Wikipedia describes the difference:

http://en.wikipedia.org/wiki/Supersaturation
Supersaturation is a state of a solution that contains more of the dissolved material than could be dissolved by the solvent under normal circumstances. It can also refer to a vapor of a compound that has a higher (partial) pressure than the vapor pressure of that compound.
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So while it's a good starting point, ultimately it's not quite the same thing.

Here's the process of dissolving for salt, which goes down to the atomic level (sugar just breaking into individual molecules, not atoms).
 

Ross Marsden

Senior Member.
Actually, I don't think that Wikipedia definition captures the idea.
It does not define what the "normal circumstances" are, and the second sentace should probably read, "It can also refer to a vapor of a compound that has a higher (partial) pressure than the saturated vapor pressure of that compound."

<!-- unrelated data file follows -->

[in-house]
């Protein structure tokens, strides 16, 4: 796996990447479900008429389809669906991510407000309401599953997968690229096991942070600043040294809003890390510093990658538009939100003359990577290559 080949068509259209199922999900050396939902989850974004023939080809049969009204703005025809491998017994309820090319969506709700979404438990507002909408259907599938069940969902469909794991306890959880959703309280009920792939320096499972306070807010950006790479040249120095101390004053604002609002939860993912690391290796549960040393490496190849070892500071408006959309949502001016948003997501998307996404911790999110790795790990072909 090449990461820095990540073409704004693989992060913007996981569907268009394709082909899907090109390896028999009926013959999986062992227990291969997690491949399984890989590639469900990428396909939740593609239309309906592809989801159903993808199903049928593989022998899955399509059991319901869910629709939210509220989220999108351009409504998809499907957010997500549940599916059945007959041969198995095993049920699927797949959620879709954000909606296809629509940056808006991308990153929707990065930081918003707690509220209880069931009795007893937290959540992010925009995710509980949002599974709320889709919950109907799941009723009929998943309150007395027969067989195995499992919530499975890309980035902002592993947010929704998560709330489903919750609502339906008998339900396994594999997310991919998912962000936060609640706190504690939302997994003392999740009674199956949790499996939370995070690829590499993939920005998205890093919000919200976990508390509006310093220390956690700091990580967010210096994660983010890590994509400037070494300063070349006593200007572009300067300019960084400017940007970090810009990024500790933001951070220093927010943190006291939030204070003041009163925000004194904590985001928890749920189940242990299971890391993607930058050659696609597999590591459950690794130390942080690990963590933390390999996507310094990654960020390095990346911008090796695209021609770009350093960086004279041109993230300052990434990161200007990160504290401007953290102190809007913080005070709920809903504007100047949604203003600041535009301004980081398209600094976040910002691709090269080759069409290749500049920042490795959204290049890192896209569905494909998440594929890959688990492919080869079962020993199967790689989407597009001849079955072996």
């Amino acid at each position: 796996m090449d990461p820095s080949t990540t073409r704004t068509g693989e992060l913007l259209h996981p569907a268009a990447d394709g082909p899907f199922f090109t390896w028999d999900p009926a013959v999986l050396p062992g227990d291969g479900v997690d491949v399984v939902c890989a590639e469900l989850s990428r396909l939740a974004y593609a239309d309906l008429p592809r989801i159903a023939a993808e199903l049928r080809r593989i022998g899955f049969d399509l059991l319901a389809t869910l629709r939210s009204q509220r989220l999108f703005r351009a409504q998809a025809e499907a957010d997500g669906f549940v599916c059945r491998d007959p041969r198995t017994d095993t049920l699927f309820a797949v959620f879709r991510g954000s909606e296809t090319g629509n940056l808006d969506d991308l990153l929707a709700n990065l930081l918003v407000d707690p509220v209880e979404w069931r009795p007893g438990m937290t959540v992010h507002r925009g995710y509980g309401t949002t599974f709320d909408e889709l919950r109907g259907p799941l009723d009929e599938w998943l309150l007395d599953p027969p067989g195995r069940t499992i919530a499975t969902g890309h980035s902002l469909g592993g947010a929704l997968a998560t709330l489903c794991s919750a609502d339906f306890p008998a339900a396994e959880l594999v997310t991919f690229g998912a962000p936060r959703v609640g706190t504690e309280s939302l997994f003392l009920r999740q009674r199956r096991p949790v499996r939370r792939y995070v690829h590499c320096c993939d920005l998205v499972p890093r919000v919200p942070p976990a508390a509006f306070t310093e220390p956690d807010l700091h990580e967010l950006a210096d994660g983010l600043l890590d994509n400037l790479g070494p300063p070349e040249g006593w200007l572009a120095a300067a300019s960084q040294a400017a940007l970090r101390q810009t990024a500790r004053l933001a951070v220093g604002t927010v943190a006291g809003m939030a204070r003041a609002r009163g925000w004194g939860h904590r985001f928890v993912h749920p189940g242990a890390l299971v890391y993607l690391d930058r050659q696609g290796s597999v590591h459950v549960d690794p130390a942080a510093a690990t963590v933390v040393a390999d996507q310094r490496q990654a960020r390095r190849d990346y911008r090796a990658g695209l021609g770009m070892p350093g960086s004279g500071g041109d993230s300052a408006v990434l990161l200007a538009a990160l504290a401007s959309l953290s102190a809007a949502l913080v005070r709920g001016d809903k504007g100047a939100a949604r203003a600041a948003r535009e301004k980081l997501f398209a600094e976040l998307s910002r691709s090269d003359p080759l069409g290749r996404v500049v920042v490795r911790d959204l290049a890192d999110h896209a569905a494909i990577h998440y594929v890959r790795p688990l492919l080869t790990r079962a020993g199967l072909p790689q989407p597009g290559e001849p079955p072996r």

The point with saturation is that there is an equal rate of molecules entering and leaving both phases - there is an equilibrium where those rates are equal. And this is the "normal circumstance" referred to in the first statement in the Wikipedea entry - the close availability of the both phases; a flat water surface in the case of evaporation/condensation, or a flat ice surface in the case of melting/freezing or ablation/deposition (for the phase changes of water substance).

If you can remove the other phase (and have a pristine environment where no other substance can act in it's place, like a condensation nucleus) then you can achive supersaturation by whatever physical process you need to do that; cooling usually.
 

M Bornong

Senior Member.
It's a reasonable comparison, but not quite the same thing. At a molecular level sugar water is a solution (the water physically separates the sugar molecules via atomic forces), humid air is just a mixture of gasses.

Wikipedia describes the difference: